- Consider cultural norms
- Angle of your shot
- Crowds of people
- Close portraits
- Consider cultural norms:
- Taking photos of others can be an incredibly invasive task. So you’ll want to ensure you remain respectful. Investigate what the ‘cultural norms’ are regarding photographs. This information is available through a quick internet search, guide book check, or speaking with a local.
Where possible, ask for the subjects permission and pay a small fee if required. A fee is often expected if you shoot an up close portrait. Added tip: if you are purchasing goods from a local then this is often a great opportunity to gesture at your camera for a shot. The payment of goods usually cancels out payment for the photo.
- Angle of your shot:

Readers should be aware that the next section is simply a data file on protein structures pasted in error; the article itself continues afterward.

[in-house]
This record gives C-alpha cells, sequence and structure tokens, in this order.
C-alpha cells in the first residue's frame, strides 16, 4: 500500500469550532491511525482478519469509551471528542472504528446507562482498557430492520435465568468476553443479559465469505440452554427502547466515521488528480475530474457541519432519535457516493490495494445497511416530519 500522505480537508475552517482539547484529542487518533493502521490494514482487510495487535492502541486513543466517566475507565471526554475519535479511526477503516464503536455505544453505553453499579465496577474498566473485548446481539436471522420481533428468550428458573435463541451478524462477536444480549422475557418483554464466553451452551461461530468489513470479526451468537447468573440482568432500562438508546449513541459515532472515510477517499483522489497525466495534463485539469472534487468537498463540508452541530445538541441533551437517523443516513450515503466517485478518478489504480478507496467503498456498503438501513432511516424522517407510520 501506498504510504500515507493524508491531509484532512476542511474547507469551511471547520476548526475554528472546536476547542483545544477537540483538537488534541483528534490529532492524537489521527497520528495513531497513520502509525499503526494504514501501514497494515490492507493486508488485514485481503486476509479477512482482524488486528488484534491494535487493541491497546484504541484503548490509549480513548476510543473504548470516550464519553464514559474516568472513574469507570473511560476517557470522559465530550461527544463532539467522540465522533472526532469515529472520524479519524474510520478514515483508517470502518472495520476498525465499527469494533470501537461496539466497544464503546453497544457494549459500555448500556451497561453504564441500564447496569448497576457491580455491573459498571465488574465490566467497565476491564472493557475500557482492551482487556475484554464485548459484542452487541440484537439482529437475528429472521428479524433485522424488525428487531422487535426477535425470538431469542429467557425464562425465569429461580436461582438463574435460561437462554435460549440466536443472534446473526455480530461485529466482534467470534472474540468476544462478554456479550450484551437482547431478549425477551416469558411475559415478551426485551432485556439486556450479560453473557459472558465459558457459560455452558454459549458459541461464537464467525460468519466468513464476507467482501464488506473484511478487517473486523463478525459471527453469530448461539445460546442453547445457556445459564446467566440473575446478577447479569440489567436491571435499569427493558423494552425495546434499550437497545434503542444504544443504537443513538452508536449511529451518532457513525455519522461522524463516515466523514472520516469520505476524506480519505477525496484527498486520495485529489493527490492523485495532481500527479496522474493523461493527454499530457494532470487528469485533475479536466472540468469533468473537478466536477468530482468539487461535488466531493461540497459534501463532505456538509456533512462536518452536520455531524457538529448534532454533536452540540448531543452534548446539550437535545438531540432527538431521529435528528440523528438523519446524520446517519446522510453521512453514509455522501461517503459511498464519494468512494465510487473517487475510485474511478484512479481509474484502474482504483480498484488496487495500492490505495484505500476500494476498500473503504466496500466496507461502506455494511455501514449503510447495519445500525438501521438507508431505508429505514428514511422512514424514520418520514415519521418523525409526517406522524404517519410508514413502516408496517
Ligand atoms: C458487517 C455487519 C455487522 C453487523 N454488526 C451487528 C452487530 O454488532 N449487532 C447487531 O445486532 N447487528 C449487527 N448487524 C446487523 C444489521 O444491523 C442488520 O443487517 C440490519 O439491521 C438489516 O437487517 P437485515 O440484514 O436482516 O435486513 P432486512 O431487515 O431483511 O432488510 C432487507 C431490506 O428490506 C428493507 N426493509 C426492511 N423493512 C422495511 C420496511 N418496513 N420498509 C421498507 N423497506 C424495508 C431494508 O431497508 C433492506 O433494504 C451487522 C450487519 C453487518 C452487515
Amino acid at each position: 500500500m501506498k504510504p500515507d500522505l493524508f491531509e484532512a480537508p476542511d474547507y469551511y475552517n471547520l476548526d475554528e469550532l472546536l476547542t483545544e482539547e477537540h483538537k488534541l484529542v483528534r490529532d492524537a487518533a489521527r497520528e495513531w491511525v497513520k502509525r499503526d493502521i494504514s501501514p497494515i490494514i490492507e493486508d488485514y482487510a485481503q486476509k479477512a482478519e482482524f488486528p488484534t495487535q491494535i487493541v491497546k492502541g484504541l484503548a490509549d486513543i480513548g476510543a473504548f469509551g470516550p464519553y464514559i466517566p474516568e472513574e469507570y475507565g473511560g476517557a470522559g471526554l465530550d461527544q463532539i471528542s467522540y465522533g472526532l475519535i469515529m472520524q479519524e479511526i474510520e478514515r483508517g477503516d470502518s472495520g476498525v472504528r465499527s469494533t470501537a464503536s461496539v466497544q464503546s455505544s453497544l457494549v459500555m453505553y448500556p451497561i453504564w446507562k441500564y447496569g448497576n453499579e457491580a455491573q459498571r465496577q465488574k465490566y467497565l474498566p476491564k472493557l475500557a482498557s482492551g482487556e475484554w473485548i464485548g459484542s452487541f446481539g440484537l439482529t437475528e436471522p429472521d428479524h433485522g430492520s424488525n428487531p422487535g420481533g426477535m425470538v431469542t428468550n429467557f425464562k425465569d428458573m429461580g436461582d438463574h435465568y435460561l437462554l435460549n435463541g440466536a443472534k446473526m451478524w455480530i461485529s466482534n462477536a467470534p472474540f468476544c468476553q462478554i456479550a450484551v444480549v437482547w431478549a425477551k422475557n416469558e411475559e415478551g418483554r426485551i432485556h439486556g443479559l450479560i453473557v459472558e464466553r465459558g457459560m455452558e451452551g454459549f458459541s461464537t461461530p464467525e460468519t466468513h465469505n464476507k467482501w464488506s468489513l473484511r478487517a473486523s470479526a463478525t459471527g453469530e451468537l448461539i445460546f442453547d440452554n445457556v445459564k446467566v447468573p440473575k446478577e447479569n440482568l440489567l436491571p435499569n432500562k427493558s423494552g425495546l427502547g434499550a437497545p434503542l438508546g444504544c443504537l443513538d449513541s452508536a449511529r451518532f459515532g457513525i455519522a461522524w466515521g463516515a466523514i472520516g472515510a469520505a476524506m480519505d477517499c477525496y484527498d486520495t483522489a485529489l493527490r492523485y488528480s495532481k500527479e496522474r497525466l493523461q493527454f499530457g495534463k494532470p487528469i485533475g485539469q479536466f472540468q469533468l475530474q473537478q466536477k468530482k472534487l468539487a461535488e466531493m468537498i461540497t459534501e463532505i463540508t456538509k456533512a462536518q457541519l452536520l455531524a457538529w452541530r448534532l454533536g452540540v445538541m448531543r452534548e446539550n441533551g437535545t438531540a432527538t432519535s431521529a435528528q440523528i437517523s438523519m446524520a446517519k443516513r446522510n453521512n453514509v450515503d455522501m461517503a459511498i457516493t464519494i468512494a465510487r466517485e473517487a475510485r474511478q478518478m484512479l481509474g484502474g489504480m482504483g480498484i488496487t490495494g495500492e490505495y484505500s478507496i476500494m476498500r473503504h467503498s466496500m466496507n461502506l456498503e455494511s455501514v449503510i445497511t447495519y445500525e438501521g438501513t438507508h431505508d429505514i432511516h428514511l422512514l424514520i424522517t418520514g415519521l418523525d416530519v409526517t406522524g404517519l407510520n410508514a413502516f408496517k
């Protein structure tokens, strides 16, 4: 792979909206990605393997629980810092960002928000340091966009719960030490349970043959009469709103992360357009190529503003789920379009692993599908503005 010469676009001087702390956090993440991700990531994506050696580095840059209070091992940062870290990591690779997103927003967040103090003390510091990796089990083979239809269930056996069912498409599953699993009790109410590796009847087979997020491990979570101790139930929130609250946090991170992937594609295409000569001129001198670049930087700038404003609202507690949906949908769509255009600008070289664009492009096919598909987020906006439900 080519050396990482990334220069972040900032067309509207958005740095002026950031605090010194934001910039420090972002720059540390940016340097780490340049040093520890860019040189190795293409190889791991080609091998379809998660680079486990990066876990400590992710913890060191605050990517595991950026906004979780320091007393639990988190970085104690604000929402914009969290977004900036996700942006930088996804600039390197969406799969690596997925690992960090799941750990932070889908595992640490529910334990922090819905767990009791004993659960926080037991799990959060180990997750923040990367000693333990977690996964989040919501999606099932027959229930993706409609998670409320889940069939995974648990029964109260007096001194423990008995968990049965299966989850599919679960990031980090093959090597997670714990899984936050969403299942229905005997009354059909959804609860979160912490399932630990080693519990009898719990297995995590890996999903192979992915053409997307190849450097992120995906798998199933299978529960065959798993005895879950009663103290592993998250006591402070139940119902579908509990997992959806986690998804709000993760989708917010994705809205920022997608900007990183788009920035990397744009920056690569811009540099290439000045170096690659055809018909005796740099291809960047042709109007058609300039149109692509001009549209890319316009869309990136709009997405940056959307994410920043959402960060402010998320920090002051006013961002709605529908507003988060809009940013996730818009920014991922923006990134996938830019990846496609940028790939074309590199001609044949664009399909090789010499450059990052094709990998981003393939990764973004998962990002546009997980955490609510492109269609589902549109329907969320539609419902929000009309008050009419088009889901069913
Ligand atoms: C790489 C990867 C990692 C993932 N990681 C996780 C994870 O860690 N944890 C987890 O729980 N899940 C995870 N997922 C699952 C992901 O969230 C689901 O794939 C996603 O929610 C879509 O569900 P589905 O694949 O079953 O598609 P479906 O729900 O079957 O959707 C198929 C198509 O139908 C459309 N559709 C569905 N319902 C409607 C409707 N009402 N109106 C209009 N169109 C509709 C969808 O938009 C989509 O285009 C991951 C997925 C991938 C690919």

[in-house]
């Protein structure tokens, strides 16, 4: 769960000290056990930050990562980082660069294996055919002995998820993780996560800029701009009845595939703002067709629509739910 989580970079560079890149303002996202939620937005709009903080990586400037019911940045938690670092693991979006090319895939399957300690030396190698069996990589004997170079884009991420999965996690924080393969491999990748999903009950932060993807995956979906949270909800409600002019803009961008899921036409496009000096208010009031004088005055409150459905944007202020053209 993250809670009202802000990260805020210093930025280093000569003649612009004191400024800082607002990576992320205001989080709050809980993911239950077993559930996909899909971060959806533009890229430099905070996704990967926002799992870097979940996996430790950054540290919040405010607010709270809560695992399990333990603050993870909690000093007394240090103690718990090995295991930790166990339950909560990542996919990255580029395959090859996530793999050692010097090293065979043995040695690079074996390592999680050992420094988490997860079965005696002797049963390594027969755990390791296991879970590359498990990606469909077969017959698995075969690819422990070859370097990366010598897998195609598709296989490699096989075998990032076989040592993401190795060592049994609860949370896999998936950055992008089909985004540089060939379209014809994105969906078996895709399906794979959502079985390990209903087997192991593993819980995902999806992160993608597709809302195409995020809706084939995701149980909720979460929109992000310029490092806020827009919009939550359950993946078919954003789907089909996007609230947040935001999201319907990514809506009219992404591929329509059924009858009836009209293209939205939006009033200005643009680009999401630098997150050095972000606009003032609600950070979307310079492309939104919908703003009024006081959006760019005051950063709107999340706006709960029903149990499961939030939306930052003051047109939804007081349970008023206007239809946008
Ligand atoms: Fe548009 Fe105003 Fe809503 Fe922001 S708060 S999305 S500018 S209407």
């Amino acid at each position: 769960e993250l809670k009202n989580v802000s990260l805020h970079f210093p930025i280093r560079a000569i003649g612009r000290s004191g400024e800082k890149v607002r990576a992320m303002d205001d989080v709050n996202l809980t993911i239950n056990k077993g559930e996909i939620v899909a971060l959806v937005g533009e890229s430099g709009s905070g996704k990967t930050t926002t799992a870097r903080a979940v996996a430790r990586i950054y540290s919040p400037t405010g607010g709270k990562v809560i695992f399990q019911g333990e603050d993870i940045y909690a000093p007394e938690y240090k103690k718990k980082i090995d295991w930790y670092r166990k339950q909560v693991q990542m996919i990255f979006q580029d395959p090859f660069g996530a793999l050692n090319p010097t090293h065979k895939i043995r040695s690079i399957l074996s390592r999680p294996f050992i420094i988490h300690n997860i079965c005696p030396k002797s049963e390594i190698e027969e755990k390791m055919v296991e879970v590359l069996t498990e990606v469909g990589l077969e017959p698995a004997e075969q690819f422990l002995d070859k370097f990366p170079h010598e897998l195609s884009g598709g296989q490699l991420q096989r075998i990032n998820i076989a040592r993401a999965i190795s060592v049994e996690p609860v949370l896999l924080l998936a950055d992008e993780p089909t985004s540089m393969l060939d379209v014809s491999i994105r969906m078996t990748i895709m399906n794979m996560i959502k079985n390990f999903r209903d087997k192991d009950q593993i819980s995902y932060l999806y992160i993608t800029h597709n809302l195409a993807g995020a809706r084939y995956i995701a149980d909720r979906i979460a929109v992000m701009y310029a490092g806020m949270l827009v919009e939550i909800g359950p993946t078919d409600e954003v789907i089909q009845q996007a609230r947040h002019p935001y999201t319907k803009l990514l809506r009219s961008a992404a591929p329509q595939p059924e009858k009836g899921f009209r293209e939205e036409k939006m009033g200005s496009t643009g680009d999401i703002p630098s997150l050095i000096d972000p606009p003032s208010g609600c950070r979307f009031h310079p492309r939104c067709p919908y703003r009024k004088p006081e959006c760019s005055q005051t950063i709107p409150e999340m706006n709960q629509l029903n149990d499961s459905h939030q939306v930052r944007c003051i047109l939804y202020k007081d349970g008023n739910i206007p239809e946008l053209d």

Move around and reposition your self to get the ‘best’ angle of your subject. This usually requires getting down low and shooting at the persons eye level. This will help bring a sense of depth to your photo. You can further enhance this technique by selecting a low aperture setting on your camera, to create a low depth of field image.
- Crowds of people:
When capturing crowds of people you want each subject to compliment the shot. Often, the aim is to capture a snapshot of each individual’s personal story within the shared moment of the group. Ensure those in the frame are not looking directly at the camera as this will cause a distraction.
- Close portraits:
If you are capturing a close portrait, follow as mentioned above ‘be respectful, ask permission, pay the small fee (if required)’ and focus on the eyes! There is a great detailed write up about focusing on the eyes, published here at ‘Explosive Aperture’.
How about you? Are you happy with you portrait images? Do you experience any challenges with getting those cultural shots you are after?